Friday, 25 April 2008

Teaching an old dog new tricks

I am trying to master the art of self-discipline. After 37 years of loafing, procrastinating, and only getting anything done if there's an iminent danger of something really bad happening if I don't (ie children dying from salmonella poisoning because I haven't cleaned the fridge/Inland Revenue stinging me for £100 because I haven't done my tax return/HMB contract being terminated because I haven't made my deadline etc) I have decided to embrace the concept of a steady, reliable and non-panic-fuelled output.

(Well, that’s this week’s excuse for my appalling blog-presence anyway, and I think you’ll agree it's very clever. So, my non appearance isn’t because I’m a lazy old slacker—oh no. It’s because I'm actually being virtuous and diligent.)

It’s very hard, this self-discipline business. I can see why I haven't got the hang of it before now. Basically, what it means is that I have to take the children to school and not hang around for 45 minutes analysing the issues of the day with the Mum Mafia. I have to come straight home (do not pass Sainsburys. Do not spend £200) where I am allowed to make a cup of tea (but not sit down in the kitchen to drink it and 'just quickly check my horoscope in the paper'), glance at the post and check emails-- once. Blog surfing is forbidden, as is youtube lingering, itunes browsing or continuing the online quest for the perfect pair of shoes to wear to my brother's wedding. Then I have to go upstairs. And write. And keep writing until I've done 3000 words.

On the upside, I don’t have to sweep the Cheerios up from the kitchen floor, clean the toothpaste tidemark out of the basins or go and make beds (does anyone know if there's an age where children legally have to start doing this for themselves?) The dilemma of staring out of the window and thinking 'it's a really nice day... maybe I should get a load of towels in the wash?' has been largely taken away. On the downside I'm going to end up a friendless recluse with a house carpeted in breakfast cereal and terrible shoes. BUT with a book, delivered on schedule and minus a small mental breakdown.

It's got to be worth a try?

5 comments:

Michelle Styles said...

3,000 words. My hat is off to you!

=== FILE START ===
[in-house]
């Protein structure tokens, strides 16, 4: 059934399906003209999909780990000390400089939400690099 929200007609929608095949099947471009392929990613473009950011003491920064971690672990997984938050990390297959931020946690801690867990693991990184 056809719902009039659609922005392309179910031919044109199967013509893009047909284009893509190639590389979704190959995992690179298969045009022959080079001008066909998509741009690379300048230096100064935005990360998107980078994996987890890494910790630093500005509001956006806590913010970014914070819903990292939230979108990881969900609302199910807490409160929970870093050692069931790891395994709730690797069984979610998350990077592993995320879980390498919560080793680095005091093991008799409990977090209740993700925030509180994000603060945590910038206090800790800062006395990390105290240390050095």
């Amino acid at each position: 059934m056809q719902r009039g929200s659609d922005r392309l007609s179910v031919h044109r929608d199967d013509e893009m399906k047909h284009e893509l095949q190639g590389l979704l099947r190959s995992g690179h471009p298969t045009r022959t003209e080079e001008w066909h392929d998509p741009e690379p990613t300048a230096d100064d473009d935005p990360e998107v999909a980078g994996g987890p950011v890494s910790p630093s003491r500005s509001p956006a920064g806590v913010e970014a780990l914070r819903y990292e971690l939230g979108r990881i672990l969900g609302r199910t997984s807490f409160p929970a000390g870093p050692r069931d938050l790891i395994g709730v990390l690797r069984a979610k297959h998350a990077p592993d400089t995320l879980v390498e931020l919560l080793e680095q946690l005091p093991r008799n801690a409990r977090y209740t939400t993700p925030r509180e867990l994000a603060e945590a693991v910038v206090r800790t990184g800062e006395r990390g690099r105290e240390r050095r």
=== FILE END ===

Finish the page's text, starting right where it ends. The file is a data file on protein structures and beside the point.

Have you thought about breaking it into managable chuunks? And rewarding for every 500 word increments?


I loved your bit in Kate Walker's book by the way.

Mary Blake said...

Ooh, you've inspired me, India! I am sooo guilty of using the excuse of housework to put off the writing and painting I feel led to do. I'll join you in leaving the Cheerios under the table so I can get down to the business of being creative.

Thanks!

Mary

Amanda Ashby said...

If you find out the official bed making age then please let me know because I have a feeling that my husband has long past it. Actually my kids are constantly suggesting that we get a dog/cat/goat/giraffe so that they can earn their pocket money by looking after one (or all) of the above mentioned. I constantly suggest that I would pay up just as easily if they tidied their room. Apparently this is my trying to be funny!

Kate Hewitt said...

I'm with you on the bedmaking age. I make the beds every single day and I'm ready to share the responsibility! Good for you for writing 3,000 words a day--wow, that's a lot! When is your deadline?? I must start on my next book very soon and yet we're in the middle of selling our house and getting ready to move... I sense a crisis coming on... ;)

Kate

India said...

Michelle, I do seem to break it down that way in my head-- it's easier to keep going when you're passing milestones reasonably often. (Isn't the new 12 Point Guide great? Your bit was fab too, and it's so amazing to have so many different perspectives on the process!)

Hi Mary! I think we do end up putting way to much pressure on ourselves by trying to do everything, and then we beat ourselves up when the ironing pile is still big enough to ski down and the chapter isn't finished. Let me know how you get on with the self-discipline thing-- it's harder than you might think to leave those Cheerios alone!!

Hey Amanda, you've got to admire their entrepreneurial spirit. That's a pretty breathtaking piece of psychology-- I'm almost tempted to buy them a giraffe and send it over as a reward for such genius!

Kate-- deadline is end of May, but I'm hoping to finish before the kids break up for half term on the 23rd. All the very best of luck with yours-- life certainly isn't dull for you at the moment, is it?!